Last updated: August 5, 2010 - 7:05pm
Secretary of State Hillary Clinton said the United States will hold talks with the United Arab Emirates over the Gulf state's decision to ban some Blackberry services due to security concerns.
"We are taking time to consult and analyze the full the range of interests and issues at stake because we know that there is a legitimate security concern," Sec Clinton said. "But there is also a legitimate right of free use and access. So I think we will be pursuing both technical and expert discussions as we go forward." She said the issues involved are very complex and the U.S. is working with other countries on them as well. The news comes soon after Lebanon joined a list of countries raising security concerns regarding the Blackberry messaging services.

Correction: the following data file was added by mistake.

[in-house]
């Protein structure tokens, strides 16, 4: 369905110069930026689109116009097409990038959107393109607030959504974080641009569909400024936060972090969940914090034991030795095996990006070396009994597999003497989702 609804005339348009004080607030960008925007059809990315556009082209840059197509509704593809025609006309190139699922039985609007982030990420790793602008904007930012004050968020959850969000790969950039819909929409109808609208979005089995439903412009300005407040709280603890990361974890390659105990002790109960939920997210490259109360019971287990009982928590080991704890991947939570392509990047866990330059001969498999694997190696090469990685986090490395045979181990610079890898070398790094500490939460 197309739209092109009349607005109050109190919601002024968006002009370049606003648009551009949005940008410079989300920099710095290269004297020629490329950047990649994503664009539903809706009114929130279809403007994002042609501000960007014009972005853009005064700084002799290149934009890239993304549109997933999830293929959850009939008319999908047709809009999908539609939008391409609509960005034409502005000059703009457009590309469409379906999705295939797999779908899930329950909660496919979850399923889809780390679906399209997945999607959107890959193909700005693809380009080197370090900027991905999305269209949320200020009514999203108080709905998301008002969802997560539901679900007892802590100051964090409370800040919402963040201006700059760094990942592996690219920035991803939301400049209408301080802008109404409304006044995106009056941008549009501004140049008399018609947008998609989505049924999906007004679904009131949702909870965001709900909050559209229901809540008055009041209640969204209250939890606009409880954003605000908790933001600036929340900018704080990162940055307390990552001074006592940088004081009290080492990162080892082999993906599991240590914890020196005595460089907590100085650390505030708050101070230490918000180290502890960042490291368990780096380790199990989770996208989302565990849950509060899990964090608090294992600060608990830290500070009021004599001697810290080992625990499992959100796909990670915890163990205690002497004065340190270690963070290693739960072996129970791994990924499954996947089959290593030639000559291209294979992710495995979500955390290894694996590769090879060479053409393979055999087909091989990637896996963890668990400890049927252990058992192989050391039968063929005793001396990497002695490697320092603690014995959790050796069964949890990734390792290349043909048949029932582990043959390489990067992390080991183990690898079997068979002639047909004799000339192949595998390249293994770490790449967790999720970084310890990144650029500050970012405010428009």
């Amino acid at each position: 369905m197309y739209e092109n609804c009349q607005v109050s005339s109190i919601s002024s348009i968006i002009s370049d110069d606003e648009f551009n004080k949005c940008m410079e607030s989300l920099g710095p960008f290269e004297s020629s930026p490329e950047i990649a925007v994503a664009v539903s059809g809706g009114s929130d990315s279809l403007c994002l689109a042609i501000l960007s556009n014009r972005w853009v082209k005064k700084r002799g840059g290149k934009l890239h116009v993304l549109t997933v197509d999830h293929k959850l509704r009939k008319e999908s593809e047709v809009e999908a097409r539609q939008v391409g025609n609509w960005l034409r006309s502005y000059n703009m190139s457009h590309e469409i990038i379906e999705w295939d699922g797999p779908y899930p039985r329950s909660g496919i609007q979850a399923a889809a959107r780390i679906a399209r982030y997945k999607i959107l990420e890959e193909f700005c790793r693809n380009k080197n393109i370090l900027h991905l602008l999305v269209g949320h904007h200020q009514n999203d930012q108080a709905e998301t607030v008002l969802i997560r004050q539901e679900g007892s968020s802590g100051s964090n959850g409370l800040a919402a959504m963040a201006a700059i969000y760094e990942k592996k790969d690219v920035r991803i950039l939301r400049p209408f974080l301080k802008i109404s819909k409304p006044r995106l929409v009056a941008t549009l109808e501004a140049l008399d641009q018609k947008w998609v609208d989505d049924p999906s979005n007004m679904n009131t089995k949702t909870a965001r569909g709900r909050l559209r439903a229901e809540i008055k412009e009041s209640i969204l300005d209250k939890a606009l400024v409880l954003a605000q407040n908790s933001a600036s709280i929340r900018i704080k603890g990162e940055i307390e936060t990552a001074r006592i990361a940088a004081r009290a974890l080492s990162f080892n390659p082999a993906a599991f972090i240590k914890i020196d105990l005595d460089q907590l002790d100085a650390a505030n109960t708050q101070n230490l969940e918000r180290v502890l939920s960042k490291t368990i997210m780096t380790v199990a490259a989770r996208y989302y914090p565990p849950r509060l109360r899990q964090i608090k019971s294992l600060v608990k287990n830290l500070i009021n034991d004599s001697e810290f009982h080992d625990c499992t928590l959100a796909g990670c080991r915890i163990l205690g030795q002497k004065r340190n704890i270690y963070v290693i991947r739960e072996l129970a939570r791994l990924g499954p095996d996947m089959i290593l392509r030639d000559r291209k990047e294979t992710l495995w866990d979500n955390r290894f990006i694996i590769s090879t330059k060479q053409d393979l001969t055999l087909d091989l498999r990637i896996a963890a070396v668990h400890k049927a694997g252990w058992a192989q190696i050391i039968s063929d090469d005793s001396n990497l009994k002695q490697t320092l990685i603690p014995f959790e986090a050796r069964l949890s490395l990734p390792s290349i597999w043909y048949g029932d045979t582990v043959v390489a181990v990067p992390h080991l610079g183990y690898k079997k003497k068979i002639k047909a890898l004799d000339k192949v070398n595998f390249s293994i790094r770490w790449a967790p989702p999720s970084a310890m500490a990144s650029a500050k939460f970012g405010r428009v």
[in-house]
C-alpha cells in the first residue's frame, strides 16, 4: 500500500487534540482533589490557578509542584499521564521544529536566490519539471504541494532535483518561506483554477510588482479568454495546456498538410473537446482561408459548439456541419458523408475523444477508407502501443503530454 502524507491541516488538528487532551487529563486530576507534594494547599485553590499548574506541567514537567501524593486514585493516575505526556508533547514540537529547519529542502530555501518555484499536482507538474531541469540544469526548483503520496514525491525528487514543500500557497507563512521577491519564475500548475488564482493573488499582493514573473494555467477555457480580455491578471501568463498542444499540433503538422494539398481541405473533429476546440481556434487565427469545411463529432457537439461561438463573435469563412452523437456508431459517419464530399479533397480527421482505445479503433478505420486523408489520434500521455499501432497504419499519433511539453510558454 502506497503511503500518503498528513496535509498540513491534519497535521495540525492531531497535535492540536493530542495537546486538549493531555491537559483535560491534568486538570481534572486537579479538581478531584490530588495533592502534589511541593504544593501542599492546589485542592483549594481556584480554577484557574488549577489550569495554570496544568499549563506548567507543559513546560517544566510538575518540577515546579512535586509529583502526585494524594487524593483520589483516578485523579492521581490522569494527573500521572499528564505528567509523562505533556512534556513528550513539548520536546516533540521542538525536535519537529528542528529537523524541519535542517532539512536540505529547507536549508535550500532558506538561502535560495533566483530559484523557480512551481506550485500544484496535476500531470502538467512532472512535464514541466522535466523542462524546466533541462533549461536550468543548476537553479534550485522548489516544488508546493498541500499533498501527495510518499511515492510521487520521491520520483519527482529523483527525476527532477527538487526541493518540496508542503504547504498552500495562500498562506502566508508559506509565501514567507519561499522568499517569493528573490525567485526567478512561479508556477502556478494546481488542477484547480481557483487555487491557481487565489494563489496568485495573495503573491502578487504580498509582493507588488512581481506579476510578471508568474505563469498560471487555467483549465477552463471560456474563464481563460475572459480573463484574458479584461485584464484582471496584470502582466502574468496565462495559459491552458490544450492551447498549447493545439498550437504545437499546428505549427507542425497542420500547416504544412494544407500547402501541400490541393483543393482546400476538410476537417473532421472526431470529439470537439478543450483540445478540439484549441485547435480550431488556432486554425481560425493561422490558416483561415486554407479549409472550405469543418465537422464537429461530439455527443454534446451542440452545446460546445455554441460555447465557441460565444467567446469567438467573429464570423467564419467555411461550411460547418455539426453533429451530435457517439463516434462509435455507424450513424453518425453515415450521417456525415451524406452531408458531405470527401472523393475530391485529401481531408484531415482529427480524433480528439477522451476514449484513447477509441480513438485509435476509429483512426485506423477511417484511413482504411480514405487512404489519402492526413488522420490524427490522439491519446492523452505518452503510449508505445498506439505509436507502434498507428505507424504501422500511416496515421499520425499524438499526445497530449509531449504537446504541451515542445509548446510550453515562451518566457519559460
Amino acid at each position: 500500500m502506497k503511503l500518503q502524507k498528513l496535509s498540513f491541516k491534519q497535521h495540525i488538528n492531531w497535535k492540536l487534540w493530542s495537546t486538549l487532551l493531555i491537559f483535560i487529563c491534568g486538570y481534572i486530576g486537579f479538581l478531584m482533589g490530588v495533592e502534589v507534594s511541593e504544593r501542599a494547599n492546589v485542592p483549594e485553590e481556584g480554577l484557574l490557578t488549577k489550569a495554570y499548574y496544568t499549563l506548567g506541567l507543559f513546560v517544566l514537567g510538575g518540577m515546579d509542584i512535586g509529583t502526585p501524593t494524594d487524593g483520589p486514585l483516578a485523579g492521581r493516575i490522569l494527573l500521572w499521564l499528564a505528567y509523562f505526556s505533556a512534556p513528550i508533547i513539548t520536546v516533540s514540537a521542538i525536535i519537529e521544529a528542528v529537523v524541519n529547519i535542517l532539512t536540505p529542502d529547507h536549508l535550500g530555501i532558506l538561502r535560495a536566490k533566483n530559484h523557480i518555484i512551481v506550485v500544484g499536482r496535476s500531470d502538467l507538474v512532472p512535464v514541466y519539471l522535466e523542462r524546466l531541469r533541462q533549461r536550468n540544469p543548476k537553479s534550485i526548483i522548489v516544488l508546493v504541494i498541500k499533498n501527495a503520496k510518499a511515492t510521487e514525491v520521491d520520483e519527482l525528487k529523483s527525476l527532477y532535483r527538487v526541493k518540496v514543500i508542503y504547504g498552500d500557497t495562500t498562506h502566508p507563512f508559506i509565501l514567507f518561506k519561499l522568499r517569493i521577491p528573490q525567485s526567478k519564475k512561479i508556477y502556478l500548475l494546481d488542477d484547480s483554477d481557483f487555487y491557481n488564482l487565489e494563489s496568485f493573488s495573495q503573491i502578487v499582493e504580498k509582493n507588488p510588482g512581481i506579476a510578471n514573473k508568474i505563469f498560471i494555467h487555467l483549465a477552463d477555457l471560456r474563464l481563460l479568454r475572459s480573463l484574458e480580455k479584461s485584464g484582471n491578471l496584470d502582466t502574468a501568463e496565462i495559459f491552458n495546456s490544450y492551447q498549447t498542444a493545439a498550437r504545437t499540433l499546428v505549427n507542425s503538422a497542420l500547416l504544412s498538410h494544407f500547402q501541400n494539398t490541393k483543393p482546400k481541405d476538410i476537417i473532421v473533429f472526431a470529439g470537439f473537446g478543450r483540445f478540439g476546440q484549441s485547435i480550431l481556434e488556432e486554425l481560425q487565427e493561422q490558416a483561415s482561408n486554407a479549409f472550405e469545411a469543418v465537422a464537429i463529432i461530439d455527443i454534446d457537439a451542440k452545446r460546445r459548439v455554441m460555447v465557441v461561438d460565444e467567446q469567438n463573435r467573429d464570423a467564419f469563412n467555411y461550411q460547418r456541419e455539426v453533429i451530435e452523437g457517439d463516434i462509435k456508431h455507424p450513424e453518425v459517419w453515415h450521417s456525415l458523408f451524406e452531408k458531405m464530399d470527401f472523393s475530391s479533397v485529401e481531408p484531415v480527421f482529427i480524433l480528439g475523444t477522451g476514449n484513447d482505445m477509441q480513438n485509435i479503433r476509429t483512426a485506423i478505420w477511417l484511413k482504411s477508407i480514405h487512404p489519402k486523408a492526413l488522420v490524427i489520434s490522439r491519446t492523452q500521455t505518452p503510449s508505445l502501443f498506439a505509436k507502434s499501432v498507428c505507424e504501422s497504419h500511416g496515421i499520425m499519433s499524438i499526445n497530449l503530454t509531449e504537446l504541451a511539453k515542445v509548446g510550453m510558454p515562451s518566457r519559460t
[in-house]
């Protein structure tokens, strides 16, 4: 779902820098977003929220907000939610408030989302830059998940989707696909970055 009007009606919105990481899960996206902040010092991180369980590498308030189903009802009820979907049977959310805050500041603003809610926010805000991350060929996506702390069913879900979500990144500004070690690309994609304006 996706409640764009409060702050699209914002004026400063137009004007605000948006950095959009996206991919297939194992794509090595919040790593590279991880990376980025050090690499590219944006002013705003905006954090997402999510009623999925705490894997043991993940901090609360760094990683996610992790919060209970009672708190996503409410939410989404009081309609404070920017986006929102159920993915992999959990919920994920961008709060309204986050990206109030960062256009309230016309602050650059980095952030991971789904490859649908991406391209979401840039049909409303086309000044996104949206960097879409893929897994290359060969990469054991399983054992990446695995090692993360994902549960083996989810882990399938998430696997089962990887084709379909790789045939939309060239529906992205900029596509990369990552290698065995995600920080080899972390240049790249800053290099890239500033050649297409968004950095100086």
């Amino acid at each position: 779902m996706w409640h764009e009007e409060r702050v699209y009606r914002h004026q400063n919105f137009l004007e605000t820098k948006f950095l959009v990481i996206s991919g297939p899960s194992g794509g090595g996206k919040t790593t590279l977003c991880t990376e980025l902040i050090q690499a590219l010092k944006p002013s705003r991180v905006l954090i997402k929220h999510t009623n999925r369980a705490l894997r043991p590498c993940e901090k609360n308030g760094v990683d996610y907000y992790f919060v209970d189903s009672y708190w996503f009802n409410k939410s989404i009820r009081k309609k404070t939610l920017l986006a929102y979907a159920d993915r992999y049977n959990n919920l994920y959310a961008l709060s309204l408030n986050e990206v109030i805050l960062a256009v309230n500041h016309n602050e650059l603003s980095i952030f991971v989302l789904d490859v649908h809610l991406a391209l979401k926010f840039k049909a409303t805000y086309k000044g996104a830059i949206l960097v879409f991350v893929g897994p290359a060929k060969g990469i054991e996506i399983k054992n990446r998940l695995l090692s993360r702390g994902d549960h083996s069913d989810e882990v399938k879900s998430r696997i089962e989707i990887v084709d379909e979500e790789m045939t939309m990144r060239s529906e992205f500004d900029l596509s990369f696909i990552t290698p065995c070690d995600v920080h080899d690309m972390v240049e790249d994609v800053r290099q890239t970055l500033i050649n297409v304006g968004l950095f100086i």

Also, Canada said it is talking to Saudi Arabia and the UAE to resolve a fight over that could jeopardize the growth of Research in Motion Ltd, the country's most important tech exporter.
The Electronic Frontier Foundation says the United States should look at its own policies before criticizing countries. Federal laws at home require a degree of regulatory control over citizens' digital information for security and law enforcement purposes. EFF pointed to the 1994 Communications Assistance to Law Enforcement Act, which requires the U.S. telecommunications industry to design networks and devices to make wiretapping easier. European regulators followed the United States' lead.
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